Why not download Cook&Count app now to try some more of our recipes?

Honeymooning in hurricane season – Deborah’s JDRF fundraising cycle

19th December 2016
JDRF fundraising cycle

Our founder and CEO Deborah and her new husband Dieter decided to do something different for their honeymoon in Cuba, but as it was hurricane season things didn’t get off to the best of starts!


An unusual wedding gift


Dieter and I got married on 1 October 2016. Instead of the traditional wedding gift list, we decided to choose a challenge and ask for charity donations to JDRF. This is a cause close to our hearts because we understand how type 1 diabetes can affect peoples’ lives. Our son Solly got type 1 diabetes suddenly when he was 10. It has drastically changed his life, and ours too.

We want to do what we can to support the JDRF in their mission to find the cure for type 1. We decided to help by doing what we do best – cycling long distances and exploring! Yes, it was our honeymoon. And no, we weren’t going to do much lazing around on beaches. We had chosen to spend our honeymoon in the saddle, doing a tandem bicycle tour of southern Cuba.


Hurricane Matthew hits Cuba


The lead up to our challenge was … challenging. It was hurricane season in the Caribbean and Florida. Just as we were leaving the UK we heard that one of the biggest hurricanes for decades was heading towards Cuba and then on to Florida. So instead of spending the first couple of days relaxing on Caribbean beaches before our ride, we had a three day delay boarded up in Miami waiting for Hurricane Matthew to wreak havoc.

Eventually we managed to get to Cuba to start our cycle tour. The first morning we got straight on the bike. Riding long distances in 35C heat was not easy, particularly due to the lack of food, water and shade. The roads were in a very poor state and in many areas they had collapsed into the sea. Over long distances we came across only the occasional ‘cafeteria’ but all that was on the menu was rum, cigarettes and sometimes beer.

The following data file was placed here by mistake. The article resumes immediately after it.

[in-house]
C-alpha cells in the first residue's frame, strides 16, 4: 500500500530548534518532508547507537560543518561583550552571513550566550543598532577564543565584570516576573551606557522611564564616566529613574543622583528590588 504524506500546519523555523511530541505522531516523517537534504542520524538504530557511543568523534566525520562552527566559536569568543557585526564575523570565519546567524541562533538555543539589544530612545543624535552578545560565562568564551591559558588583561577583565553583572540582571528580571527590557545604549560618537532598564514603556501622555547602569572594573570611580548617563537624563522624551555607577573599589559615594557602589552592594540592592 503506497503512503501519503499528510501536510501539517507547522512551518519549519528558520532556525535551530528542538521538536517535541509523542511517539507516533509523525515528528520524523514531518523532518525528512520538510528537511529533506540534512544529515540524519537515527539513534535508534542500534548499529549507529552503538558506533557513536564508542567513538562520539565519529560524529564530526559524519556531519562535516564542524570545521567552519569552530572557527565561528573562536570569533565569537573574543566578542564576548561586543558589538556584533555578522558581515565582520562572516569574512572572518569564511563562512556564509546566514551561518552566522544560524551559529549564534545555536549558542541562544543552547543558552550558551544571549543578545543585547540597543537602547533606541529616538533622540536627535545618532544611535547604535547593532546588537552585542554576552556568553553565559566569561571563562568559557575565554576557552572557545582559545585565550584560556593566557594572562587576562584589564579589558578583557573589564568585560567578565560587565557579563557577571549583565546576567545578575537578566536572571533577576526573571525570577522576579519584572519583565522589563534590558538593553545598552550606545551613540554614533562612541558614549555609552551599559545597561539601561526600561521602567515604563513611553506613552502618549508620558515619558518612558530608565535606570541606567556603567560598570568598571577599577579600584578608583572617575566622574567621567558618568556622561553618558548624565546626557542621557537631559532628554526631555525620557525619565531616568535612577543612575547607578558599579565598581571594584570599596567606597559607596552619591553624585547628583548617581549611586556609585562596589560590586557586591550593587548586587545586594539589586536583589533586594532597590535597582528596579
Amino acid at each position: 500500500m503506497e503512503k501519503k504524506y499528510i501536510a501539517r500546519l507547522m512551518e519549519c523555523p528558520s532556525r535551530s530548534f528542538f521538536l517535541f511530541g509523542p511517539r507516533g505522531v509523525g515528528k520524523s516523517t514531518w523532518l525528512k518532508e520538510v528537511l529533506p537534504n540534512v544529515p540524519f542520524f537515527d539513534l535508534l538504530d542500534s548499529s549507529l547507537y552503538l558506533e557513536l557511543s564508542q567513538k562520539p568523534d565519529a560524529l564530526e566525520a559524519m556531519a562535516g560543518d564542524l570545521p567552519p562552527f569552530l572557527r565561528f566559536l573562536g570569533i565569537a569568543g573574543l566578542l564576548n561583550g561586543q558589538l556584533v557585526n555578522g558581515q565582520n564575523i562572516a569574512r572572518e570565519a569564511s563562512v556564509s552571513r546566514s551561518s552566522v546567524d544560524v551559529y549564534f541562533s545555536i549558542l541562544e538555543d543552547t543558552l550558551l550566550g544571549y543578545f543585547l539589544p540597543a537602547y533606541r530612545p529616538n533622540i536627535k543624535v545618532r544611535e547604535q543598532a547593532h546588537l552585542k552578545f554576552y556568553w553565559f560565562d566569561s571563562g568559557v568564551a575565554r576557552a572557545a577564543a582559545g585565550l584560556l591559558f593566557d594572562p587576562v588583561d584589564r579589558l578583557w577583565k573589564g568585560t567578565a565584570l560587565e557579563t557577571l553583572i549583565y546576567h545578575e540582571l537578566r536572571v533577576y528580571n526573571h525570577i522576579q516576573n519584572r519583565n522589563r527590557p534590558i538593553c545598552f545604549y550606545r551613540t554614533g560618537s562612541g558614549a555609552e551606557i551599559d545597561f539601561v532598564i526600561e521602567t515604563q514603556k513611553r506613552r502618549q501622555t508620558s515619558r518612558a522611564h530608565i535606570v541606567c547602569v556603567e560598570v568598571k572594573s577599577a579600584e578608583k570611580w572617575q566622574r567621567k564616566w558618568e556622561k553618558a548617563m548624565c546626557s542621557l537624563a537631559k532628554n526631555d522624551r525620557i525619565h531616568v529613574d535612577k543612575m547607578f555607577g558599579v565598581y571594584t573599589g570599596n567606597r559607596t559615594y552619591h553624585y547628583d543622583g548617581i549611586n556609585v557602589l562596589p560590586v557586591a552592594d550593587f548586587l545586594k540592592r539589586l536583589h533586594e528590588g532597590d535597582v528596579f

By the third day of riding we started to enter in the area that had been hit by Hurricane Matthew. While holed up in Miami we had been watching the news and social media to get as much information as possible about how Cuba had been affected and whether it would be safe to go there. It was shocking and saddening to cycle through an area of nearly 200km in which most of the houses had lost their roof and palm trees were strewn across the landscape like boxes of matches. Electricity was down and water and food was scarce. After five days we emerged from the destruction zone, dirty, tired and hungry. And we managed to complete the final few days cycling in relative normality.


The aftermath


Despite recent stories of Cuba changing so much, becoming commercialised and being overtaken by tourists, we saw no other tourists or travellers for days. In many places the horse and cart was still the most common vehicle. Where we did see cars, many were still the beautiful, colourful 1950s American cars that people imagine when they think of Cuba.

We rode 712km over nine days. It was much tougher than we imagined and we definitely feel like we earned the brilliantly generous donations to JDRF of over £2,000 that we’ve received. We are really grateful for all the support friends and family gave for this very important cause.


Why not plan a big fundraising adventure yourself? We highly recommend it! Few people had come across the idea of doing charity donations instead of a wedding list. But many people have so much ‘stuff’ these days. So instead of receiving yet more plates, towels and cutlery, why not put money to good use by supporting research to help find a cure for type 1 diabetes. We challenge you to a challenge!

Dieter and Deborah